In our orchard, there is one kind of tree that has weathered the difficult growing year of 2016 better than any almost any other. This fall we will harvest a bounty of quince fruit from our older trees. Our oldest trees are are mere 6 years old but each are loaded with over 20 lbs of fruit!
Qunice (Cydonia oblonga) are related to apples and pears, where at one time widely grown in New England. The trees blossom late in the spring after the threat of frost has passed. In the spring, we appreciate the trees for their delicate downy foliage and large, apple-like blossoms. The apple or pear shaped fruit is somewhat squat in appearance, homely best describes it humble aspect. Added to this, is it usually an astringent taste when eaten fresh, so it is easy to see why quince cultivation has fallen out of favor in the United States.
In the past, quince had a spot in many homestead orchards. The fruit are high in pectin, and act as a thickener when combined with other fruit in baked goods or preserves. The word marmalade is derived from the Potuguese marmelo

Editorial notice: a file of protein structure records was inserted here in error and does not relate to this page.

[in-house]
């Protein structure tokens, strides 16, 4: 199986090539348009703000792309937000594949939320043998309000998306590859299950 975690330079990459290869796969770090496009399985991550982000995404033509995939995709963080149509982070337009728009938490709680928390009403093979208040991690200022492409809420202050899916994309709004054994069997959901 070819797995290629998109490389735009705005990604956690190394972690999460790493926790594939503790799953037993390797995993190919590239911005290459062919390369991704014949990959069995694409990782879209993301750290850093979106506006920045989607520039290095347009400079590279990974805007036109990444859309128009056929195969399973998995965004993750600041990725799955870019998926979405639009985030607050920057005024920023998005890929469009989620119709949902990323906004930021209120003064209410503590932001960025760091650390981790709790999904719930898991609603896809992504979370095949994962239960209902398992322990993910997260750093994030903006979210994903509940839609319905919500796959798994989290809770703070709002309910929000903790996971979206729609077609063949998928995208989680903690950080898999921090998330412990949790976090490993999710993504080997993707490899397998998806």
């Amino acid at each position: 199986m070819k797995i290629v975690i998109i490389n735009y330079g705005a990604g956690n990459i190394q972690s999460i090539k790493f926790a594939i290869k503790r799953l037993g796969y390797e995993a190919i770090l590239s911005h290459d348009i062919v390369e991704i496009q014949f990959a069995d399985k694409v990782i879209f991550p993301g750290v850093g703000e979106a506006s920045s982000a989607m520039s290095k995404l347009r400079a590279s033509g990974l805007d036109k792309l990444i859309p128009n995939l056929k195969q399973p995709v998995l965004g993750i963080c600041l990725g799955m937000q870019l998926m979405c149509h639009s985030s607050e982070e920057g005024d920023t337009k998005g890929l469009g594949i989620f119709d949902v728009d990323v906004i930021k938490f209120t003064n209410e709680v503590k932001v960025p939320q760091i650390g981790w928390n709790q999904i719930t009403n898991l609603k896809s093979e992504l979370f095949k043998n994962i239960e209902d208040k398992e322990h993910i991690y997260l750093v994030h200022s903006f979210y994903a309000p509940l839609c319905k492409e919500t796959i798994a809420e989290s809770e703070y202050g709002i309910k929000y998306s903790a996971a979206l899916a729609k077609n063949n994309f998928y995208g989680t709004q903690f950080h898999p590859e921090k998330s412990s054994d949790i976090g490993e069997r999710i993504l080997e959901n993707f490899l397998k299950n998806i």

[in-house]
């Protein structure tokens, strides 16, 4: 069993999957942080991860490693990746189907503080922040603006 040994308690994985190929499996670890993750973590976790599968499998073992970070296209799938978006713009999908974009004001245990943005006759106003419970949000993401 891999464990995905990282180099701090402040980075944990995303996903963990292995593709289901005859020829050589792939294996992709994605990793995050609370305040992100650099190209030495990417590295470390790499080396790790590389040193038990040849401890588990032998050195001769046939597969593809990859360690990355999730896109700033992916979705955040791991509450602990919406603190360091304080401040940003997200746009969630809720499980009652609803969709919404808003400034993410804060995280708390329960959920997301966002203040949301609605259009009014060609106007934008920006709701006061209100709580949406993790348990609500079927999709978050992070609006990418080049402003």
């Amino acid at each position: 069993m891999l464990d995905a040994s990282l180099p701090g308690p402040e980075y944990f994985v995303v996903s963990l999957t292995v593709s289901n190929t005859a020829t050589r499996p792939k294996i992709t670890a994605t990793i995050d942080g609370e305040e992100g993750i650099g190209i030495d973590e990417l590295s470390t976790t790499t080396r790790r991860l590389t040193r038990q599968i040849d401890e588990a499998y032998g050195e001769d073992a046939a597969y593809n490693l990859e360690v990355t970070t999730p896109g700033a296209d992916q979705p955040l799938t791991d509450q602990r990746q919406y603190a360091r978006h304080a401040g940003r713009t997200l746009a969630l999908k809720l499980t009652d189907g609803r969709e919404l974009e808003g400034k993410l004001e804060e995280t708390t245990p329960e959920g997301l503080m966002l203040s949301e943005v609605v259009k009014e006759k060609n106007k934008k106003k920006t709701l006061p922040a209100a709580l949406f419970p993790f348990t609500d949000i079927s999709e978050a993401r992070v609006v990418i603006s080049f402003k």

or quince. In Turkey, central Asia and Iran quince are used for the identical purpose. We're planning on trying this recipe
for Persian quince jam this year.
Rakia, the fruit brandy of the Balkans is sometimes made with Quince. You don't have to travel to the mountains of Serbia to taste this exotic elixir, here is recipe
for infusing quince brandy at home.
Quince are native to south western Asia, Turkey and Iran and have a long cultivation history in Europe and the United States. They were wildly cultivated in ancient Greece. The name of the botanical genus to which quince belong, Cydonia, come from Kydonia, the name of a Greek city state on the Island of Crete.
The main pomological protagonist in the story of the Golden Apple of Discord in Greek mythology is thought to have been a quince. In this story (depicted above in the Golden Apple of Discord by Jakob Jordaens, 1633) Eris, the goddess of strife, tossed a 'golden apple' in the midst of the feast of the gods at the wedding of Peleus and Thetis as a prize of beauty, thus sparking a vanity-fueled dispute among Hera, Athena, and Aphrodite that eventually led to the Trojan War.
Quince are easy to grow, virtually pest and disease free! Mature trees reach only 12-15' tall. See our current selection here.